The NSW government’s handling of the $16 billion privatisation of half of its electricity distribution assets reduced the likelihood of the state securing a higher price, the auditor-general has found.
NSW Auditor-General Margaret Crawford on Tuesday released a report into the government’s 2016 decision to lease 50.4 per cent of electricity supplier Ausgrid to AustralianSuper and IFM Investors for 99 years.
The deal, which then-premier Mike Baird called a “win-win,” was brokered through an unsolicited proposal, meaning it did not need to go to tender.
Ms Crawford outlines three areas of concern regarding the long-term lease of the poles and wires, including the government’s decision to disclose an acceptable price early in the negotiations.
The report details a meeting between the then-Treasury secretary and the two companies, where he told them his “personal views on the initial offer”, including a suggested price.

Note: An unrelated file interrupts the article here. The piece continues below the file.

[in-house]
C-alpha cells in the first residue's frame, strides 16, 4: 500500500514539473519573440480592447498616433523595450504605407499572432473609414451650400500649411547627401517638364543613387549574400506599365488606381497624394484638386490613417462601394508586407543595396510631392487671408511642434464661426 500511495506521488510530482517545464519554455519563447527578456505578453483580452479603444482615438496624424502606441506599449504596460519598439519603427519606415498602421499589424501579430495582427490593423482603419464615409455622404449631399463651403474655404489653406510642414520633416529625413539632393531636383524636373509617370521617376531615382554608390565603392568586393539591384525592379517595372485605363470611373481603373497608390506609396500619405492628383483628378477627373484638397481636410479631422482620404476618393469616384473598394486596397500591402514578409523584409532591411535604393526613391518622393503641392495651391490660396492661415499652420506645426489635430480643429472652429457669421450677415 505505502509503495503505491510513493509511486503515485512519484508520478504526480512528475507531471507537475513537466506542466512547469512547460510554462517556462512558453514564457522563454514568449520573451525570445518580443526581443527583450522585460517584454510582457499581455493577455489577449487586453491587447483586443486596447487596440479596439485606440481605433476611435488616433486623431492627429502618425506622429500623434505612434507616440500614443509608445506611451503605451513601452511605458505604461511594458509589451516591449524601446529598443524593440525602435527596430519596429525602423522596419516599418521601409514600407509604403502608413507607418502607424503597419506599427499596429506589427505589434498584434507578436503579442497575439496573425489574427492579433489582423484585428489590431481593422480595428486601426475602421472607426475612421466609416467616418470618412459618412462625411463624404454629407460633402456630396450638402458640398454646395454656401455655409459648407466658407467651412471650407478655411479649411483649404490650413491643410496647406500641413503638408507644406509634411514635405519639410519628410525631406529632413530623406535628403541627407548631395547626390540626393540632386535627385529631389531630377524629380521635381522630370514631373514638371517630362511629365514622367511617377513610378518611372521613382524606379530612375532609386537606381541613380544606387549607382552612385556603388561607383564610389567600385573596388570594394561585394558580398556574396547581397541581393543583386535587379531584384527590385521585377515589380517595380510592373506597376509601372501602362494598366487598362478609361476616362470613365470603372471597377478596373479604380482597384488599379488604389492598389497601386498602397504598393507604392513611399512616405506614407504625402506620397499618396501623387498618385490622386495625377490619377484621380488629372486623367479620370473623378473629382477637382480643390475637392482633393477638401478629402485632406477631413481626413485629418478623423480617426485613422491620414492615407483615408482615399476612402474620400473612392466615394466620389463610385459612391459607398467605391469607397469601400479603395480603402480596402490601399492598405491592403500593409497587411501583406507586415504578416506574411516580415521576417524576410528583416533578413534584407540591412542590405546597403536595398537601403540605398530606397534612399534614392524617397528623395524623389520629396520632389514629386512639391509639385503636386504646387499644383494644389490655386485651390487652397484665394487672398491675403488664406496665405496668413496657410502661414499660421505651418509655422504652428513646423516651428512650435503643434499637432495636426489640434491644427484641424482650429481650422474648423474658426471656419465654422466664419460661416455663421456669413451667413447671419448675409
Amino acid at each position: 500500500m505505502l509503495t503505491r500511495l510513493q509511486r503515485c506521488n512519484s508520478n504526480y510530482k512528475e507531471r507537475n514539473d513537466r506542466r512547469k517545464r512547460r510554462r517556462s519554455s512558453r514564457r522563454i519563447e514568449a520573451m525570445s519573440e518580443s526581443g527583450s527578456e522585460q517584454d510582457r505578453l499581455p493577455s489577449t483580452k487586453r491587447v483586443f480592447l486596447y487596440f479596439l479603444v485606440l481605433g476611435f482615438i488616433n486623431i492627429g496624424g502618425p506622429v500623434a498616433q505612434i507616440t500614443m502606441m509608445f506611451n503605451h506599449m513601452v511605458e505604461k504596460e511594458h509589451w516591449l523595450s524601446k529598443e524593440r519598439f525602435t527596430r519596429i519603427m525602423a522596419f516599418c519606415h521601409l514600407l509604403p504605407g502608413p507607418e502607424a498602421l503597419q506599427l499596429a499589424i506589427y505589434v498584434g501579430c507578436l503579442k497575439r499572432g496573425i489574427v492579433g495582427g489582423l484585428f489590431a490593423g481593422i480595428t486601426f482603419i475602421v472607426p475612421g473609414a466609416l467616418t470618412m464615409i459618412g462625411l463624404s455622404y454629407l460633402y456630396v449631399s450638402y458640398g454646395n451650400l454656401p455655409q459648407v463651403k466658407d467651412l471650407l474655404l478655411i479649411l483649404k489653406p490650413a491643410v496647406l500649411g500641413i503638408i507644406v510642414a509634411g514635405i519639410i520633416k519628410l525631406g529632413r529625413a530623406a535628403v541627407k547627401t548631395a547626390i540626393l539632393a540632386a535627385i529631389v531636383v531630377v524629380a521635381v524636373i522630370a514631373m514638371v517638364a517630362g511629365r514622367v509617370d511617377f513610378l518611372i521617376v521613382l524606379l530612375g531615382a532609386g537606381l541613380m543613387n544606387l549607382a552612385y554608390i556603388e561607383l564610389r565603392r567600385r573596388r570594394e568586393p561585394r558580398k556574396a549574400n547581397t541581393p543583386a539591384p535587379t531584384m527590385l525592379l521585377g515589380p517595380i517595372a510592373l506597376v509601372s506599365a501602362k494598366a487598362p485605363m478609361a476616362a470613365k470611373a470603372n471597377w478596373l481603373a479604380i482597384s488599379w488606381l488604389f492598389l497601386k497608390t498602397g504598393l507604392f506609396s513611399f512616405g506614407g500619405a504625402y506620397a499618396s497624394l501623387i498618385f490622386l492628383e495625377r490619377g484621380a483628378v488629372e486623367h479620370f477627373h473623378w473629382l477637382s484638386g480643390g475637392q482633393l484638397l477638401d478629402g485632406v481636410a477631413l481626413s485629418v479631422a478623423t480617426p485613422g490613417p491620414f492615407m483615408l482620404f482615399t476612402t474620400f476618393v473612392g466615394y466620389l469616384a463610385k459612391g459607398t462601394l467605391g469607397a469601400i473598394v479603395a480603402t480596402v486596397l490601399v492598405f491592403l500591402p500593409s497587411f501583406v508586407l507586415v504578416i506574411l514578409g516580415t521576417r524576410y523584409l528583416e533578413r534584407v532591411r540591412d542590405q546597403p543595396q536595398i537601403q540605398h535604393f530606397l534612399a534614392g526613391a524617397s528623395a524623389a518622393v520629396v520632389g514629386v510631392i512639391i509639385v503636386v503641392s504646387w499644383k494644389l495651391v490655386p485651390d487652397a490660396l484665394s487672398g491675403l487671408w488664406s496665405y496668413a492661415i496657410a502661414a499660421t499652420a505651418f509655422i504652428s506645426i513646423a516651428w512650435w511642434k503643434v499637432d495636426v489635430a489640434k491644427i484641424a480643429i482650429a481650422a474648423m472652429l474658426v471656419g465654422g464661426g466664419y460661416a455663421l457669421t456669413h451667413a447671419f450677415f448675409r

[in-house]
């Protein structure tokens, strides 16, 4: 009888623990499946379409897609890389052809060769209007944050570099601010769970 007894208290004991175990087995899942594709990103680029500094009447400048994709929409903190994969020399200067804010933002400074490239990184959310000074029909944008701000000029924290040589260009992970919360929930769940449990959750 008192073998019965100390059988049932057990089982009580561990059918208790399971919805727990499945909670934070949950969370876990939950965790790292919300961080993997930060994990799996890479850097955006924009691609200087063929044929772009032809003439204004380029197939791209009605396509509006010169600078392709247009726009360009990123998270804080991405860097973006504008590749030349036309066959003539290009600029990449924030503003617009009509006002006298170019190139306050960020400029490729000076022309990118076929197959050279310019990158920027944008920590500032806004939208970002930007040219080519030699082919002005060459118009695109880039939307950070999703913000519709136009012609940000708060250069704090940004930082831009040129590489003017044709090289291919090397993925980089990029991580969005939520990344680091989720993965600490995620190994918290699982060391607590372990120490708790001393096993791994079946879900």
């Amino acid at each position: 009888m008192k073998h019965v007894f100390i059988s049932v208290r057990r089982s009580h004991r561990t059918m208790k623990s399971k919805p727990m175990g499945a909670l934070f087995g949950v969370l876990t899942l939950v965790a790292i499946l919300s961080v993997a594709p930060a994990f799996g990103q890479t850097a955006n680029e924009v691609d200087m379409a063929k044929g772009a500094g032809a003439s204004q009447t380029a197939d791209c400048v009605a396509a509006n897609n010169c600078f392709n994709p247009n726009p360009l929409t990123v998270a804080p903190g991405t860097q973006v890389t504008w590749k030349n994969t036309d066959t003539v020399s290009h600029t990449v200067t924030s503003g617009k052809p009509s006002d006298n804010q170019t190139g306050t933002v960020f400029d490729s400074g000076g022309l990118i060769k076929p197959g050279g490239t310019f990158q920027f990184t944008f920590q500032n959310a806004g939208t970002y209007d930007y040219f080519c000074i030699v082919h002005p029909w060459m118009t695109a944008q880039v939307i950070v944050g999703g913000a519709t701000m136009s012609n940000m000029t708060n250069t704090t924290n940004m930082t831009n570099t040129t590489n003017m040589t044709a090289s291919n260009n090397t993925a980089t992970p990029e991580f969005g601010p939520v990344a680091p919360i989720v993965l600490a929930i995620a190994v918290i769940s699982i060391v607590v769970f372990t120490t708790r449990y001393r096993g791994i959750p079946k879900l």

Later the same day, the companies revised their proposal to match “exactly the dollar price suggested by the Treasury secretary”.
The following day, the state entered a “participation agreement” based on the revised proposal.
The Department of Premier and Cabinet and NSW Treasury did not provide the auditor-general with the minutes of the meeting.
“Shortcomings in the negotiation process means it cannot be assured that optimal value for money was achieved,” the report states.
The auditor-general also refuted the claim that the bid was “unique” – a requirement of the NSW government’s unsolicited proposal guidelines
“The evidence did not show beyond doubt that no other proponent could have put in a viable bid or that there was no other way to conclude the lease transaction,” the report states.
“It is also not appropriate to determine that an unsolicited proposal is unique because it delivers an earlier outcome than possible through a tender process.”
The state government in 2014 announced plans to lease components of the state’s electricity network, holding a competitive tender process between November 2015 and August 2016.
But NSW abandoned the process in August 2016 after the federal government rejected two bids from foreign companies – one Chinese and the other based in Hong Kong – for national security reasons.
NSW Opposition leader Michael Daley said the report made him “cranky”.
“The people of NSW deserve better than this,” he told reporters on Tuesday.